Wi-Fi or 3G for Your Tablet: What's the difference?
Most tablet computers come with 2 options for going online which one meets your needs?
by Samuel Axon on April 9, 2011
Planning to buy a tablet computer like the Samsung Galaxy Tab, or the Motorola XOOM? The first and most important thing you'll be asked to decide about your new purchase is whether you want a model that connects to both 3G and Wi-Fi wireless networks or a model that only works with Wi-Fi. In theory, tablets are ideal for people who aren't comfortable with regular computers grandparents, young children, and others so it's unfortunate that knowledge of these technologies is required for purchase.
That's why we're taking a moment here to explain each type of connectivity and in which circumstances you'll need them. We hope you'll find this information useful when making your purchase. If you have any questions, don't be afraid to share them in the comments.
Wi-Fi: For the home, office, and coffee shop
Wi-Fi networks are what most computers connect to. They are wireless networks with a range of only a few hundred feet; they act as a sort of medium between your computer and (usually) a long, wired connection to your Internet service provider's servers.
Each Wi-Fi network is hosted by a router or group of routers. Routers are small devices that receive and send transmissions with a whole bunch of devices at once. Everything in a house or business connects to the router either through a wire or wire-free Wi-Fi and the router connects to the Internet through dial-up, cable, DSL, satellite, or some other Internet infrastructure. It's the heart of a local network, regulating all the data from all the different network-enabled devices around.
As long as you're in range of the router and everything is configured properly, local Wi-Fi connections are very fast, at least when it comes to transmitting data locally. Their speed accessing the Internet at large is dependent on the kind of long-range connection the router has with your Internet service cable provider. For example, old-style dial-up Internet connections are extremely slow, while broadband connections like cable and DSL are quite speedy. There are varying cable and DSL speed packages from most Internet providers, so just because something's connected to Wi-Fi doesn't mean it's going to be faster than a 3G connection. While Wi-Fi connections tend to be faster overall, Wi-Fi networks can be bogged down by more connections than they can handle at once.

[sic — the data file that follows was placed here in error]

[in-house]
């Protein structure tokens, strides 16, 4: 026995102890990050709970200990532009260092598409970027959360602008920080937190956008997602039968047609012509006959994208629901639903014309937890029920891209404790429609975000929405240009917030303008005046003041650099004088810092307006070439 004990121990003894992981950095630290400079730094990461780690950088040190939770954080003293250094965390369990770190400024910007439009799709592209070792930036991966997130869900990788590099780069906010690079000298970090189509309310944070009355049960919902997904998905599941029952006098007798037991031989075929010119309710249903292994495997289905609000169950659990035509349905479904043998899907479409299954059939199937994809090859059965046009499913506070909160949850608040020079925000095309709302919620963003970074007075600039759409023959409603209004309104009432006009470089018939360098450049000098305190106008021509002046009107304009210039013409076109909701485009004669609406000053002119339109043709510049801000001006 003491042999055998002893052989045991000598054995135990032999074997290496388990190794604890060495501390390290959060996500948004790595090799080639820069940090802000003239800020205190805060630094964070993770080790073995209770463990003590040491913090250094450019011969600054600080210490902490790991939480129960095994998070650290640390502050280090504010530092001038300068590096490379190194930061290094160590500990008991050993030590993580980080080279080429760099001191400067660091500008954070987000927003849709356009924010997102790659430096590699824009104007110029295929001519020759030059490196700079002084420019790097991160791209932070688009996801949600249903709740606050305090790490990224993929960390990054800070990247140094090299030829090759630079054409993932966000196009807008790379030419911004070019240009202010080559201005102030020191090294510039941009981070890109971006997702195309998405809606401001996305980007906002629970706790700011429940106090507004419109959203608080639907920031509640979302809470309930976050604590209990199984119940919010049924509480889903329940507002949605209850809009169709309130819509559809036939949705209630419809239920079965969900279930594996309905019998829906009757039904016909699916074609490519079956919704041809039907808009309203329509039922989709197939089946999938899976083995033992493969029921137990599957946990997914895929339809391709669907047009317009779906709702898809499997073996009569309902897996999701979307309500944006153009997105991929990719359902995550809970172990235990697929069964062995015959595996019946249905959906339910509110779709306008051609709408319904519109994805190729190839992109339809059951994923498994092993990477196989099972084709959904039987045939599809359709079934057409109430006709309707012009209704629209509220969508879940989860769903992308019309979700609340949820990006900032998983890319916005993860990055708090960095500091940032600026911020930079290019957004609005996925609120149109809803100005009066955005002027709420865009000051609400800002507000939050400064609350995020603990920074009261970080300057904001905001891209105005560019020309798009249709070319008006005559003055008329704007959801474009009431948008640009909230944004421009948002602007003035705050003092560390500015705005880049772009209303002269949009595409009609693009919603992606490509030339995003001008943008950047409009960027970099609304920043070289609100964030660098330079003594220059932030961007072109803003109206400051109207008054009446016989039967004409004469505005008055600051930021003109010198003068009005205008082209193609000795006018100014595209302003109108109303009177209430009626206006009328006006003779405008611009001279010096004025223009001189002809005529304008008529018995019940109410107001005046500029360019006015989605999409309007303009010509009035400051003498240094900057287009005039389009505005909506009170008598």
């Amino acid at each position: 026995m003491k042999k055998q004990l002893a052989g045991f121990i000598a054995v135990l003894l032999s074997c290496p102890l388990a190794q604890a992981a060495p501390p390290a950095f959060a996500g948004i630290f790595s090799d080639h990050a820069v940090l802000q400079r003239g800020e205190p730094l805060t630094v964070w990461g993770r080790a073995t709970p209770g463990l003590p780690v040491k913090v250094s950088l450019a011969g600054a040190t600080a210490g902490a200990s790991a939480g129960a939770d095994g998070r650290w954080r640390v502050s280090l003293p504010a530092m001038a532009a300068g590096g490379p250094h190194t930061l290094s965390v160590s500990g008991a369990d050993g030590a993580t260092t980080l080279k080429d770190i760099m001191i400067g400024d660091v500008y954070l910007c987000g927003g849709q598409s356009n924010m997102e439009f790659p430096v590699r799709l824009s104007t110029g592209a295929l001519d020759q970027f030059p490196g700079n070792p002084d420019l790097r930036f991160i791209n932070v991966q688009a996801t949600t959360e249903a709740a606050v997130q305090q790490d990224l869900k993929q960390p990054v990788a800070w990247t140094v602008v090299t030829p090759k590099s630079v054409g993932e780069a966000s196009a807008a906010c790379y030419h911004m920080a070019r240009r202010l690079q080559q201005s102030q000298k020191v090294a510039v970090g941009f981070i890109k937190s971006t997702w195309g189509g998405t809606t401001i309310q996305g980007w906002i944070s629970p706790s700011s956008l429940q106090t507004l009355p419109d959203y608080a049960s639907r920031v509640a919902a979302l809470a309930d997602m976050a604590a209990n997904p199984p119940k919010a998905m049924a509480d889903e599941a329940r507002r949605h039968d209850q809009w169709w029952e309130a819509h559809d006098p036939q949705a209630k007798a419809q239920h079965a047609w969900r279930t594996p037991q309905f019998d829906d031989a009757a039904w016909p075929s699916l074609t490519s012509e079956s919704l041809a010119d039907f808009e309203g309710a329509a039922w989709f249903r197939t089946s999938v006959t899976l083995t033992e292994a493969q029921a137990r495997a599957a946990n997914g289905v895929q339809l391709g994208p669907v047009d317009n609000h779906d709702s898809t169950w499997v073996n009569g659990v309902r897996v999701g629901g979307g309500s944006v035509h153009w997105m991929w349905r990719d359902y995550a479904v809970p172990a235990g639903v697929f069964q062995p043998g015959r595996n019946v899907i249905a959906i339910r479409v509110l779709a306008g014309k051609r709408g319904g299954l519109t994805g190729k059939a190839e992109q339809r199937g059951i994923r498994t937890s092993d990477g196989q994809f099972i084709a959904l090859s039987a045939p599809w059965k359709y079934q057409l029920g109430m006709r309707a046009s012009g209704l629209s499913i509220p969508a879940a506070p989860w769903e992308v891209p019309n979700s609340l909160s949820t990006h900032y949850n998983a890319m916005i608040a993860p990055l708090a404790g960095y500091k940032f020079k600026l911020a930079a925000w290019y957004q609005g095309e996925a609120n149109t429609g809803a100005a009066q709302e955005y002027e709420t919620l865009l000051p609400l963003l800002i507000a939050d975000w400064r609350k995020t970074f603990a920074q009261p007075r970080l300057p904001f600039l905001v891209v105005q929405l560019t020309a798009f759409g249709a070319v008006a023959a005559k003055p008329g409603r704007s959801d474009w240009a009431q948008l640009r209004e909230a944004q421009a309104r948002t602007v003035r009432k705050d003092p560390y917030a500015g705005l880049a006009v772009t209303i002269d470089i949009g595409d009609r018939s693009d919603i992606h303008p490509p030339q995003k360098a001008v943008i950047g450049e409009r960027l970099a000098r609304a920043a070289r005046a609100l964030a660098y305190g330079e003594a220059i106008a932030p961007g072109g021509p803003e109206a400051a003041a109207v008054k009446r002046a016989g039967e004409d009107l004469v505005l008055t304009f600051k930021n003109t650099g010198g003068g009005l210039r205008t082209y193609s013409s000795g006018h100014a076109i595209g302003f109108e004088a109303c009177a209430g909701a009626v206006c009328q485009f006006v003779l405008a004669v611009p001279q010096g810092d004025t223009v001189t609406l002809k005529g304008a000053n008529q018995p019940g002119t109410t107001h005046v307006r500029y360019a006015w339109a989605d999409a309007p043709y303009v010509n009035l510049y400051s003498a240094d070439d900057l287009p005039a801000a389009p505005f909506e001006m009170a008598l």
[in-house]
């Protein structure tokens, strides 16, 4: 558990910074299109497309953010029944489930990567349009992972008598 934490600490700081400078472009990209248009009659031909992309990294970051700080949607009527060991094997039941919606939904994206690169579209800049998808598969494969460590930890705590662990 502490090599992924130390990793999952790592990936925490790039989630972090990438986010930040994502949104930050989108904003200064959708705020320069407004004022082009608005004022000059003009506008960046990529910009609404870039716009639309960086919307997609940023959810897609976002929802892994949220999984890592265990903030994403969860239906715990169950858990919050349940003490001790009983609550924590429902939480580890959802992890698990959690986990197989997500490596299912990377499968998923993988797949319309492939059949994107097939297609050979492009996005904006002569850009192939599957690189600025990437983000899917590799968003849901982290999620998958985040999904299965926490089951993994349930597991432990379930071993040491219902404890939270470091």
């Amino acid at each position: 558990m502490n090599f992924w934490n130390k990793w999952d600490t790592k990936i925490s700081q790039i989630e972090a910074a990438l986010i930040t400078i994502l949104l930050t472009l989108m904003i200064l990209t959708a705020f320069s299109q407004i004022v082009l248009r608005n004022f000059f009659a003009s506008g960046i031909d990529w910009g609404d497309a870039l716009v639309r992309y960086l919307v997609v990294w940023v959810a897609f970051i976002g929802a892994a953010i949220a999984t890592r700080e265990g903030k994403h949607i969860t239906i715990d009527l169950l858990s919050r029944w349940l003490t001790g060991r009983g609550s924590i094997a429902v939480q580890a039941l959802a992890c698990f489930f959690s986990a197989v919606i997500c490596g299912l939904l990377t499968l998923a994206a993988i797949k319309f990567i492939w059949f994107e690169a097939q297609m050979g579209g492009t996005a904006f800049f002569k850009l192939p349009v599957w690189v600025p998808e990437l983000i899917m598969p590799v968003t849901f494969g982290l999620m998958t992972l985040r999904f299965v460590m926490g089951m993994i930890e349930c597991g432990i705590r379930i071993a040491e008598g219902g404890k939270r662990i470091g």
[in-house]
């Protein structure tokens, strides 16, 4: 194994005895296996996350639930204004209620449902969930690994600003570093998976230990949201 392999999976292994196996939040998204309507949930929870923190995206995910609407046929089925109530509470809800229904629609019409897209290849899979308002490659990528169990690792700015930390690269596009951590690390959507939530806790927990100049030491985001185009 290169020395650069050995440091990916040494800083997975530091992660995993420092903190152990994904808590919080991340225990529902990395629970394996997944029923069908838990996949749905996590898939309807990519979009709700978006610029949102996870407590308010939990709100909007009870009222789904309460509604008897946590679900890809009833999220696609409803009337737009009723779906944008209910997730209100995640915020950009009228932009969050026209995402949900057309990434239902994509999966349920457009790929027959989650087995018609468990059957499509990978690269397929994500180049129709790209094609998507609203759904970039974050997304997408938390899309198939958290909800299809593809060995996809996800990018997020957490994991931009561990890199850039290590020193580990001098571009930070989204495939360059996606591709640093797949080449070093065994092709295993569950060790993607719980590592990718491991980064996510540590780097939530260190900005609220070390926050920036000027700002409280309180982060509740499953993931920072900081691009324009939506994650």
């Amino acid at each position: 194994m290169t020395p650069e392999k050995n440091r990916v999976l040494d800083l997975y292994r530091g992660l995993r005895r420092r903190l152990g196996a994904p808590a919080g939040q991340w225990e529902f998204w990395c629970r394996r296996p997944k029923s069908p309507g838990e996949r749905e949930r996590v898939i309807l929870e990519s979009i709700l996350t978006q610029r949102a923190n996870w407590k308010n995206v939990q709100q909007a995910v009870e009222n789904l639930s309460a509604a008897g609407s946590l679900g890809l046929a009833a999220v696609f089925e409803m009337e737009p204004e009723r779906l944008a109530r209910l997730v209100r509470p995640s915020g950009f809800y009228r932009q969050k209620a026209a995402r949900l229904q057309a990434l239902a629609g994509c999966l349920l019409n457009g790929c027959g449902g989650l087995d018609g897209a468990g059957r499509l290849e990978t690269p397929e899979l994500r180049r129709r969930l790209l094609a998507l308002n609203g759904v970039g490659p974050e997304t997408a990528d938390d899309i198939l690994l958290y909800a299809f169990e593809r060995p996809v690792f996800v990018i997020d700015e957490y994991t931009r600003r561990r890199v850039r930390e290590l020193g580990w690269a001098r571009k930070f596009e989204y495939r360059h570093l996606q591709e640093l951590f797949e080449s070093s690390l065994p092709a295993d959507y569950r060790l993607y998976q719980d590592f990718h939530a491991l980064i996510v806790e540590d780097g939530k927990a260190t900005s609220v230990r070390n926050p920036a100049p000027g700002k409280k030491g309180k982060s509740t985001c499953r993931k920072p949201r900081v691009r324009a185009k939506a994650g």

When a tablet is Wi-Fi -enabled, that means it has the hardware required to connect to a local Wi-Fi network. But remember that the Wi-Fi network must be connected to the Internet for you to access the web on your Wi-Fi device, so you still have to pay for an Internet provider for cable, DSL, fiber-optic, or some other kind of Internet access.
3G: Paying more to surf (almost) anywhere
3G data networks are the same networks most modern mobile phones connect to, and more and more, they're being used by other devices too like tablets! By the way, "3G" stands for "third generation." This means the current mobile service network is the third major infrastructure deployed by wireless companies; each one has generally been faster than its predecessor.
Unfortunately, 3G wireless networks are relatively new technology. Because of the heavy strain from many users, along with environmental factors like weather and even tall buildings, 3G wireless networks are usually much slower and less reliable than broadband Internet services for your home. They're also much more expensive for companies to operate and maintain, so your usage will be capped, and overage charges may apply if you download or send too much data. But hey, you can use it almost anywhere!
Which tablet do you need?
Typically, 3G-enabled tablets cost at least $100 more than their Wi-Fi-only siblings. You'll also have to pay a monthly fee to use them, and in some cases (but not all) that even involves signing a contract to continue to pay for the service for a period of time.
Every tablet worth buying supports Wi-Fi connections as a base configuration, and most people in developed nations like the United States already have broadband Internet in their homes. If you already have broadband at home and you don't plan to use your tablet much outside of the home or other places that have wireless networks you're permitted to use, you probably don't need or even want 3G. Obviously, home broadband Internet also involves monthly charges and contracts. But if you already have it, going 3G might be redundant if you're not planning on using the tablet out of range.
Still, it's nice to have a device you can use wherever you go. You might have a long train commute, you might spend a lot of time at bars or restaurants that don't offer free Wi-Fi, or your friends might not have Wi-Fi in their homes. If you're expecting to use the device there, 3G can be worth the money. It all depends on where you plan to use your tablet.
Content provided by Tecca.com.